When I started writing my “To Do” list, I knew that it would take a life time to complete. However, I didn’t fully grasp the amount of time that it would take me to complete what appeared to be a simple task:
100. Find a favorite recipe in every cookbook I own
For a girl that is only 26 years old, I own quite a few cookbooks. Several that I’ve never used, and many that I’ve only used a handful of times. It’s going to take some time to scour over their pages to find recipes that I’d like to try, let alone my favorite.
I decided to start with the Dinner Doctor by Anne Byrn. I chose this one because I’ve never used it and the whole premise is easy, fast cooking with basic ingredients that are usually in your pantry. My first trial recipe was “Warm Curried Carrot Soup.” We really like soup in this house. In fact, I whip up vegetable soup soup and chili pretty regularly. However, they always have meat so I was a little hesitant to make a meatless soup. But, like the book’s claim, it was easy and fast.
Since it’s under copyright protection, I can’t share the recipes with you. However, here’s a picture of the ingredients. Probably stuff you have in your house already except the ginger. We always have ginger. It’s great to use in marinades, but I don’t use it enough to buy a fresh ginger root. In my experience, the jarred stuff is just as good. I’m sure food critics would disagree but they can shove it.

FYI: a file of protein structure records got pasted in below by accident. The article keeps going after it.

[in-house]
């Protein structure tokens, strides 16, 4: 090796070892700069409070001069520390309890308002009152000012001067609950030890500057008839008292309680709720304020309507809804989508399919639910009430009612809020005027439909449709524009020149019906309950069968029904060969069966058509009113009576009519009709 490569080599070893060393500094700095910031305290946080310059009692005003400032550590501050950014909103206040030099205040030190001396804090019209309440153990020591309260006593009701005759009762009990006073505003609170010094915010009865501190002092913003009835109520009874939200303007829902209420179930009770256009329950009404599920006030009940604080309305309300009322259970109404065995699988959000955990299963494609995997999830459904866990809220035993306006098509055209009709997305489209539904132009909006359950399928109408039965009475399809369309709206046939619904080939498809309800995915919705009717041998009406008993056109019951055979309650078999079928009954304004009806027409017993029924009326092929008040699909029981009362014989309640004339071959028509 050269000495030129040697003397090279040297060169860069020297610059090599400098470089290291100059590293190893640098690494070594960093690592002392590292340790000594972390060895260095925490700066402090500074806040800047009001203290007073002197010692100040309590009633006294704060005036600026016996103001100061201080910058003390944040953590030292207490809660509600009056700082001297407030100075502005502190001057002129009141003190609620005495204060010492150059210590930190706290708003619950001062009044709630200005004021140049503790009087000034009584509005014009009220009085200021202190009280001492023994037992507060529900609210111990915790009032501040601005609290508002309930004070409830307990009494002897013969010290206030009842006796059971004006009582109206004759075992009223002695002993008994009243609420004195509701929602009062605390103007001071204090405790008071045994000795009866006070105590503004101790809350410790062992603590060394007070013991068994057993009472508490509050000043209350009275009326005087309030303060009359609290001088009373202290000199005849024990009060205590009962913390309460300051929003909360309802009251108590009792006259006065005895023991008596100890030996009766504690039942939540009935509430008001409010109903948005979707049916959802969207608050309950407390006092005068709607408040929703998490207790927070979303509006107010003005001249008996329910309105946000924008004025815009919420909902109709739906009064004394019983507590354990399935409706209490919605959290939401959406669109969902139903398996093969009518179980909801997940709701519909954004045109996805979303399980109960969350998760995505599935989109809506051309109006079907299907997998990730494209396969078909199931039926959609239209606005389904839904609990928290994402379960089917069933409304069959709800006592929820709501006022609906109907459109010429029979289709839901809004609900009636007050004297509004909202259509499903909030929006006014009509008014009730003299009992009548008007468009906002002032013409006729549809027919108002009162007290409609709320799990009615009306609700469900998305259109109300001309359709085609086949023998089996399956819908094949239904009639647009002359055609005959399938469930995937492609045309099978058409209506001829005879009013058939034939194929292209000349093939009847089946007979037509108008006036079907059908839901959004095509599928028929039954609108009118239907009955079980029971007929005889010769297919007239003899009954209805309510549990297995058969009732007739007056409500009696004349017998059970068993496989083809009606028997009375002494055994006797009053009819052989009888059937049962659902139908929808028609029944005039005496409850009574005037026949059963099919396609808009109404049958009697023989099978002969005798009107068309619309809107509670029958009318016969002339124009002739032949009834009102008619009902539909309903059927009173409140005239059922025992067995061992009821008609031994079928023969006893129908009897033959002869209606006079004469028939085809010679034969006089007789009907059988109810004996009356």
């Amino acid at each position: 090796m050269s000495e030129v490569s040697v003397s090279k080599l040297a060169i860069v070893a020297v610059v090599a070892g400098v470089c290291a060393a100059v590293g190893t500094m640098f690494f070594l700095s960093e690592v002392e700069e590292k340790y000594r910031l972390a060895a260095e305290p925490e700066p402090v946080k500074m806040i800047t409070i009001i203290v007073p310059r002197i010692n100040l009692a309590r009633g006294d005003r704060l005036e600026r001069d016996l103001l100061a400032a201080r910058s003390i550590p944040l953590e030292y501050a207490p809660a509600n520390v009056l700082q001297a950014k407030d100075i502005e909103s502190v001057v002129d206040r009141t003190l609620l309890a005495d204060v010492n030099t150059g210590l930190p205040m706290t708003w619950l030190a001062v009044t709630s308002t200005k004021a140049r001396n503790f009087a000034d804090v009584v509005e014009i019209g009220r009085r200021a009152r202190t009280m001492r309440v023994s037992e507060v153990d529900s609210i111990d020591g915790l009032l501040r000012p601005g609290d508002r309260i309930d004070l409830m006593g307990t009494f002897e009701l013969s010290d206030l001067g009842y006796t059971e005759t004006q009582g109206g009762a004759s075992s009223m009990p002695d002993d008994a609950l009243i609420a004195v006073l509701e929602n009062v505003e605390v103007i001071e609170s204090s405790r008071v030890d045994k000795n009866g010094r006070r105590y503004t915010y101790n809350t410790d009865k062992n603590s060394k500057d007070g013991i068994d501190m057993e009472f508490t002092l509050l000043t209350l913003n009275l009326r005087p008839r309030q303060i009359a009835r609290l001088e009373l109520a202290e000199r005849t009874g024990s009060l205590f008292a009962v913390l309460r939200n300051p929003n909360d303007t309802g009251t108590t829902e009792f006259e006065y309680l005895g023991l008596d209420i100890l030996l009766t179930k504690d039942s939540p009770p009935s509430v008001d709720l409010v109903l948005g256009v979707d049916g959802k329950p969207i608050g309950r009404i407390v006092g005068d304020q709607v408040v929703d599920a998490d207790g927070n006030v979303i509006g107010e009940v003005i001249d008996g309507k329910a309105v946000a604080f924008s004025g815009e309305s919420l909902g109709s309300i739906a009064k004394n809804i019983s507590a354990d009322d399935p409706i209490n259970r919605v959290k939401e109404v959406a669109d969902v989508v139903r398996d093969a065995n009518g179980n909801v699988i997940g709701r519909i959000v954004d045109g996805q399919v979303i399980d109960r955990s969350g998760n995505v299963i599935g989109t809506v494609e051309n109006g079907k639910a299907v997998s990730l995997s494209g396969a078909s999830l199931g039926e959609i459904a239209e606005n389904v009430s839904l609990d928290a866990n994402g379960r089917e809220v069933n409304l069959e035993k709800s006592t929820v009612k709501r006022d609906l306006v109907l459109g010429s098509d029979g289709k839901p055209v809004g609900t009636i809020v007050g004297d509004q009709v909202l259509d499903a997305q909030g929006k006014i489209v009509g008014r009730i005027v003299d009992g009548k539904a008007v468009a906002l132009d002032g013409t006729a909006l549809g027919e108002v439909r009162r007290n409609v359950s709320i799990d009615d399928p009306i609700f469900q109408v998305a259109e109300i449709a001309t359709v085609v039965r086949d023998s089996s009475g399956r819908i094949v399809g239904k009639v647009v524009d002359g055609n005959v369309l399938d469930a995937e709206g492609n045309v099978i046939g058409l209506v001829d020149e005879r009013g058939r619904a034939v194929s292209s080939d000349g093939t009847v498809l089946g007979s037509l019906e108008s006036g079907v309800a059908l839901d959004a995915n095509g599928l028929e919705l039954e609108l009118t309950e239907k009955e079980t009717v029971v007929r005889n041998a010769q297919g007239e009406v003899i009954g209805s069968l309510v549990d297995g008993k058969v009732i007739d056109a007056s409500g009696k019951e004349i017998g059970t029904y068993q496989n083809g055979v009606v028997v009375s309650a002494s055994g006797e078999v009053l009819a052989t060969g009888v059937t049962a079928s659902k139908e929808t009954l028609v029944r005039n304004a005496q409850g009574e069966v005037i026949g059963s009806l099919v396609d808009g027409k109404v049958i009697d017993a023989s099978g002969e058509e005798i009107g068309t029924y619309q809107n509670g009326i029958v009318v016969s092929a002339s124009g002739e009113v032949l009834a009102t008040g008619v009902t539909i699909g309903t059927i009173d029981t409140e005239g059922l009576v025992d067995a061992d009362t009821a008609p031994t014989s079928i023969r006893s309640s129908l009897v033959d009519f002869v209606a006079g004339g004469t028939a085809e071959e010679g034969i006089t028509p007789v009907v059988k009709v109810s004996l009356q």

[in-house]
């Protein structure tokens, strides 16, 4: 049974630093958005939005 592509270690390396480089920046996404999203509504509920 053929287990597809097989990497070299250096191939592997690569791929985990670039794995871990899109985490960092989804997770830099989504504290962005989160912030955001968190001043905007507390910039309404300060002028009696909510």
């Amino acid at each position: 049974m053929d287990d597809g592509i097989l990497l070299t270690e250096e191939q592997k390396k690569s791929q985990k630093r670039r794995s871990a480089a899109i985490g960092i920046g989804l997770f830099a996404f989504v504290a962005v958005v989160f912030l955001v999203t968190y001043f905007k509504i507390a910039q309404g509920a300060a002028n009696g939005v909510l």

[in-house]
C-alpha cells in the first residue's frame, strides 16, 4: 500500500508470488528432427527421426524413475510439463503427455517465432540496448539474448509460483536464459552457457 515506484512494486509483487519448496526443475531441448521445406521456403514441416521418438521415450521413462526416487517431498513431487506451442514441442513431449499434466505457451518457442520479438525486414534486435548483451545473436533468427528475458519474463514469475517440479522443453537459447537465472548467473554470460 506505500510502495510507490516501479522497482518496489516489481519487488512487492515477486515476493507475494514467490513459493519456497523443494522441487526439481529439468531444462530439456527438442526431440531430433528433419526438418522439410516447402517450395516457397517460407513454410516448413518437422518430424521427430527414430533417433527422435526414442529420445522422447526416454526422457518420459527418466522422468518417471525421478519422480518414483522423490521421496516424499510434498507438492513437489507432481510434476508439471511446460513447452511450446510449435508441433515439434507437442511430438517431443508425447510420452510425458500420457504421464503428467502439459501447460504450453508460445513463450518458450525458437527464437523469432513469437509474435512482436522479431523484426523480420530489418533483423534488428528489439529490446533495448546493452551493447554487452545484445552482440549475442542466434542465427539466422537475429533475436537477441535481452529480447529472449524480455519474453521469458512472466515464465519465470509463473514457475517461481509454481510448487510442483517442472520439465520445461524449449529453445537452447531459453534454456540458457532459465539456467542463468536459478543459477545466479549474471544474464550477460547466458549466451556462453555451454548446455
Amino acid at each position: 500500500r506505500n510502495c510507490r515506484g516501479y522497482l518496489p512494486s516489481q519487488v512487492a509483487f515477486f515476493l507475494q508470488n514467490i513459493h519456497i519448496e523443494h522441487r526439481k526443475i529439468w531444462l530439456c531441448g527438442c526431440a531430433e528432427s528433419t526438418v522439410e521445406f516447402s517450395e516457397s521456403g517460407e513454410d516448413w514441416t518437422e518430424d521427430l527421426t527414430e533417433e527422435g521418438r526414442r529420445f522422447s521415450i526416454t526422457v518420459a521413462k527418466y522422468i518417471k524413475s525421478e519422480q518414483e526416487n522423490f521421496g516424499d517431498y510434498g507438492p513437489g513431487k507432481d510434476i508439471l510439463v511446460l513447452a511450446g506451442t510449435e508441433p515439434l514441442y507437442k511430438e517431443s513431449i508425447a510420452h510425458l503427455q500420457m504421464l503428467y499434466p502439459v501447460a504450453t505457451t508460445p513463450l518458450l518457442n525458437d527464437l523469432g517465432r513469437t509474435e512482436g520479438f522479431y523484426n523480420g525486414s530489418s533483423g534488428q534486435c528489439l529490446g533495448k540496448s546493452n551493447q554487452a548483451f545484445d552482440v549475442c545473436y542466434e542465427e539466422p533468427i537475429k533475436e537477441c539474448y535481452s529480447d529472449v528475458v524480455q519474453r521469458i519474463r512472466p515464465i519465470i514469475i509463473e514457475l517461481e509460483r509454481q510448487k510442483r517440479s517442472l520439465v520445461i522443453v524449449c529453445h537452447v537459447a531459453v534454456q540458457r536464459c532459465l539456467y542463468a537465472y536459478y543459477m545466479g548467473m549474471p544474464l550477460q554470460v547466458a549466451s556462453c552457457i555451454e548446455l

Here’s a picture of most of the ingredients cooking. Doesn’t look too appetizing; sorta like the mess that bubbles out of the garbage disposal when the dishwasher is running when we haven’t run the disposal for fear of waking the baby.
In several of the soup recipes, Anne’s instructions say to pour the cooked mixture into a food processor or blender and puree. However, there is a tool that will save you the frustration of pour hot liquid back and forth, an immersion blender. This fantastic red KitchenAid one was given to us as a wedding gift by Chris’s good friend and groomsman, Jim. I put it on our registry because I wanted to make some tasty soups, but so far, I’ve only used it to make milk shakes. Finally, I get to use it for soups!
The soup was pretty good. Though you could taste the spices, it was rather plain. I think it would be nice opening course for chicken satay or with a grilled cheese sandwich with fancy cheese. Coconut milk would probably make it better too, but that is an ingredient most people don’t keep around which would defeat the purpose.
Final Verdict: It’s not my favorite recipe. There are several tantalizing ones in the book so I’ve got high hopes.
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